The AOC-Pelosi War Was Inevitable

The AOC-Pelosi War Was Inevitable

For months now, Alexandria Ocasio-Cortez and Nancy Pelosi have been gibing at each other. Now it is turning into all-out war, as it was always going to.
David Marcus
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For months now, almost since the opening of Congress, Speaker Nancy Pelosi and freshman Rep. Alexandria Ocasio-Cortez have been at odds with each other. It started with gentle gibes, Pelosi talking euphemistically about AOC’s “enthusiasm,” for example. But over time it has grown more contentious, and now AOC is fighting back.

AOC says that “The persistent singling out . . . it got to a point where it was just outright disrespectful . . . the explicit singling out of newly elected women of color.” She has even gone so far to somewhat bizarrely claim that she was loaded with excellent committee assignments just to keep her busy. Too busy to perform some other function, one surmises, but its not clear what that other function is.

It was always going to come to this, for a couple of reasons. One is the threat Pelosi believes AOC represents to moderate Democrats in Congress. Another is their relative ages and investment horizon in the House. And finally, there is a sharp ideological difference between how these two powerful women view America, its institutions, and its moral authority.

The threat that AOC and her Justice Democrat colleagues, Rep. Rashida Tlaib, Rep. Ilhan Omar, and others from deep blue districts pose to moderate Democrats is two-fold and very serious. The first aspect is straight-up primary challenges, such as AOC’s, which defeated moderate House powerhouse Joe Crowley in 2018. Already, Rep. Henry Cuellar from Texas is in the crosshairs for a Justice Democrats primary, and he isn’t the only one.

These primary challenges are a headache for a House leadership that is trying to hold together a fractured caucus while preparing for a presidential year election far less friendly to their cause than a midterm. They have attempted to enact rules to limit how firms that work with the Democratic Congressional Campaign Committee (DCCC) may also work with insurgent candidates, though this move in and of itself has brought fire from Justice Democrats calling it unfair.

The second concern is that moderate Democrats in swing districts will be inexorably tied to the crazier aspects of AOC and Justice Democrat’s agenda. And it doesn’t help that so many of the Democratic candidates for president seem to be jumping on these bandwagons. Pelosi does not want these moderates to have to defend the Green New Deal, college loan forgiveness, and free health care for illegal immigrants on the trail. She knows that could spell disaster and Republican victory.

In a very real way, age also seems to be playing into the discord between the Speaker and the freshman. This has less to do with the idea that they have generationally different ideologies, though, as we will see below that may also but true, it has more to do with investment horizons. Young investors in the stock market are advised to take greater risks, the idea is that it will balance out in time, older investors are usually advised to be more cautious given the limited time ahead of them.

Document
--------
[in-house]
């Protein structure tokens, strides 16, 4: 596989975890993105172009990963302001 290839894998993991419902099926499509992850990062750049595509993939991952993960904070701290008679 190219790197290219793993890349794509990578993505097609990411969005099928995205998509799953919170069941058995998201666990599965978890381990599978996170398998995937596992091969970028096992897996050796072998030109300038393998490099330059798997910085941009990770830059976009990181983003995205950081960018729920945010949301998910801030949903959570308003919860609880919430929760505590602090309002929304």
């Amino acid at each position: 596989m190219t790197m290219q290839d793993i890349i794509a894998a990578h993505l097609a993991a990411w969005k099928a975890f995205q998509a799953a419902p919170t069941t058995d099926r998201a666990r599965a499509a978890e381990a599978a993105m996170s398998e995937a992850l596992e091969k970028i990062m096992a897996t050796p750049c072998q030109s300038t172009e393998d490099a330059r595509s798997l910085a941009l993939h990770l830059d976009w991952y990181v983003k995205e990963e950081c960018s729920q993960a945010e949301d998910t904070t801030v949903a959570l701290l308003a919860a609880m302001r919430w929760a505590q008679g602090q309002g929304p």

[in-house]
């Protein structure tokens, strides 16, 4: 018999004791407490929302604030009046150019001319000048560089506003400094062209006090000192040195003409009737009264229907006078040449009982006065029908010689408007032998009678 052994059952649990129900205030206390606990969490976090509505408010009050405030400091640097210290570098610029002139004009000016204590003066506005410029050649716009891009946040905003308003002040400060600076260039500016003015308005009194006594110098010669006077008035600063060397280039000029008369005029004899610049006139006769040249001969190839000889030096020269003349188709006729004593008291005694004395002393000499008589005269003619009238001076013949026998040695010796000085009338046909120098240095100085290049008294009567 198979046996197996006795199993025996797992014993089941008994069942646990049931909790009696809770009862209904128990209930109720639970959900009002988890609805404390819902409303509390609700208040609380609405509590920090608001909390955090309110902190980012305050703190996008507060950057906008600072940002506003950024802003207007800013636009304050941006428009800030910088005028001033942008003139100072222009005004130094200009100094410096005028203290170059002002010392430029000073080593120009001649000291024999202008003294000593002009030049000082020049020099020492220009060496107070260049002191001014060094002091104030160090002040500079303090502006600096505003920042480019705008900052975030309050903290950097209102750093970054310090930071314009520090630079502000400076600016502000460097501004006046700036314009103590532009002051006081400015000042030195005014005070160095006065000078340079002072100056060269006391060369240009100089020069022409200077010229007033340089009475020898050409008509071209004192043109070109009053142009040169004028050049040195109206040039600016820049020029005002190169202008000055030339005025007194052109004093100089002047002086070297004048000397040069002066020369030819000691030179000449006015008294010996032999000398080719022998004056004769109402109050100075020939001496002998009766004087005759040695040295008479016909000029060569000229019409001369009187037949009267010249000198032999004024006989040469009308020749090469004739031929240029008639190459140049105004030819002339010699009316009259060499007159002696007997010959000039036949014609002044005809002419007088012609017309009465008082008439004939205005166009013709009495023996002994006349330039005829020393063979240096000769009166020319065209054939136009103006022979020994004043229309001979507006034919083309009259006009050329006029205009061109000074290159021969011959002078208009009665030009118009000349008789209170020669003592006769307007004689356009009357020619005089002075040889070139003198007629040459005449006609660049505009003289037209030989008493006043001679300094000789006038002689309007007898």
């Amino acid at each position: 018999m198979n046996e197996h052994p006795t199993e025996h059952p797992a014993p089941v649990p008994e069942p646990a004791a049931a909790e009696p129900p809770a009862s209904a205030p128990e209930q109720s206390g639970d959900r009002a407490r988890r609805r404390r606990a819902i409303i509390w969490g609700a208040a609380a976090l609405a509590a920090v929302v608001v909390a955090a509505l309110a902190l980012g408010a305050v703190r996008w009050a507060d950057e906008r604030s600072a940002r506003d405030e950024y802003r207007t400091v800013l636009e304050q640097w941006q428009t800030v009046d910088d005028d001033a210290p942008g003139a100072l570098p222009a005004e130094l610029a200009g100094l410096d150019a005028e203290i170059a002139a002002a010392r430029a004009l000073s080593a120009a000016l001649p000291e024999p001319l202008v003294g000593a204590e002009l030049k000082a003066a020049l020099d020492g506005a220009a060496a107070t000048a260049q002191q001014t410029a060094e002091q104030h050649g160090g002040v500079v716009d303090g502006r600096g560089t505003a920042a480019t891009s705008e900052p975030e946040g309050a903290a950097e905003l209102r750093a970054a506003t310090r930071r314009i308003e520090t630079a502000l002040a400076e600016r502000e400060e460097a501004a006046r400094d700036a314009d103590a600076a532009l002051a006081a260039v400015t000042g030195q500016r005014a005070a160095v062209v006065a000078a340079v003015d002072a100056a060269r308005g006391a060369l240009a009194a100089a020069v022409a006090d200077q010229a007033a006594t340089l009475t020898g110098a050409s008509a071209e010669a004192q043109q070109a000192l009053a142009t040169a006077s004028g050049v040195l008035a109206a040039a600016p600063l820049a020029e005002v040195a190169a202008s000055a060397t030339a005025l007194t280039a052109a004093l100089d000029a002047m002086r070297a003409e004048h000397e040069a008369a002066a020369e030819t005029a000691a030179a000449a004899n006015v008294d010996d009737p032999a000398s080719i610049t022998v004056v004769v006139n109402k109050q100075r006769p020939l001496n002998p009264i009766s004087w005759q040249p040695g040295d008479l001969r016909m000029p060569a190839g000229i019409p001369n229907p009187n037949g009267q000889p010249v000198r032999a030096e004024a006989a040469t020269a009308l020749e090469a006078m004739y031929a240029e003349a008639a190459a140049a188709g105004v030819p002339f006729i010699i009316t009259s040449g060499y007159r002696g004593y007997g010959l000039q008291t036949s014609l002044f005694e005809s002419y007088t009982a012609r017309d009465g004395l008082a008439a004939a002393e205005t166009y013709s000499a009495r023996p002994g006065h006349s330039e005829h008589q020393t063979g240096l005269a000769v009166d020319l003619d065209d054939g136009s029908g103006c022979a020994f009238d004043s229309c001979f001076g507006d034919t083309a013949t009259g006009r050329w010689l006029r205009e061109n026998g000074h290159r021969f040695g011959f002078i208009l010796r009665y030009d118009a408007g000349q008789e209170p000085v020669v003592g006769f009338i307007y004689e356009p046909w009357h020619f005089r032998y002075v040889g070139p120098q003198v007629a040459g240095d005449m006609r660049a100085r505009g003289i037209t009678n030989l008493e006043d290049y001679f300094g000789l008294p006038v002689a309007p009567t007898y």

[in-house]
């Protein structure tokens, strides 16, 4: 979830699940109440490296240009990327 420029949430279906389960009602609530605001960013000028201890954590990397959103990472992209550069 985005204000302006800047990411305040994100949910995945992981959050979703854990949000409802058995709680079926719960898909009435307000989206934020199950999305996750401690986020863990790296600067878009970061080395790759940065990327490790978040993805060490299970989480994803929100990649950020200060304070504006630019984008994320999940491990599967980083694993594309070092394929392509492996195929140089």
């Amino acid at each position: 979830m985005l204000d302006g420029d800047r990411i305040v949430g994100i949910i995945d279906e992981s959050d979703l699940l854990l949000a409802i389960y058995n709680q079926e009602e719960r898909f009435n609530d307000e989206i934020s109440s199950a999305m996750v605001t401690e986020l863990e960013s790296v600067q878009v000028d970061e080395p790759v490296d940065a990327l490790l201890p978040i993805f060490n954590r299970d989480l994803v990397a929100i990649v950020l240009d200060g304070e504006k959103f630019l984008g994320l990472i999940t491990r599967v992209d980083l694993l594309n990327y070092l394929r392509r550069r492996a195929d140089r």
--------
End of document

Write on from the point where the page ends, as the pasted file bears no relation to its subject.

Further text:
So it is with politics and legislation. Pelosi knows that the next time the Democrats lose the House will be the end of her time as Speaker for good. If she has things she wishes to achieve they must be achieved in the next several years, not the next several decades. AOC, on the other hand, can afford to play a very long game here; she can afford to lose the House in some elections over the next 40 years as long as she is moving the overall trends to the left. These are very different motivations that are hard to meld into a single approach.

The last set of differences really does seem to be ideological. Pelosi and others in House leadership have tried to pay lip service to the wild progressive ideas and the talk of socialism, but it’s clearly not where their heart is. They know they can’t afford to alienate young voters infatuated with the Justice Democrats, but they also can’t just hand over the keys to the party.

AOC, Tlaib, and others often say they just want a seat at the table, that they are being shut out. But generally, when progressives ask for a seat at the table it’s so they can tell everyone what to order and make someone else pay for it. And while that might be the logical conclusion to Pelosi’s more moderate government giveaway schemes, those full implications, expressed by Justice Democrats, clearly give her pause.

This fight will not be settled anytime soon. There are those on the left who think it’s a good thing for them, and that may be so in the long term if the Overton window shifts further left. But in the meantime, Pelosi has legitimate concerns about staying in power, and AOC can smell the blood in the water.

David Marcus is the Federalist's New York Correspondent. Follow him on Twitter, @BlueBoxDave.

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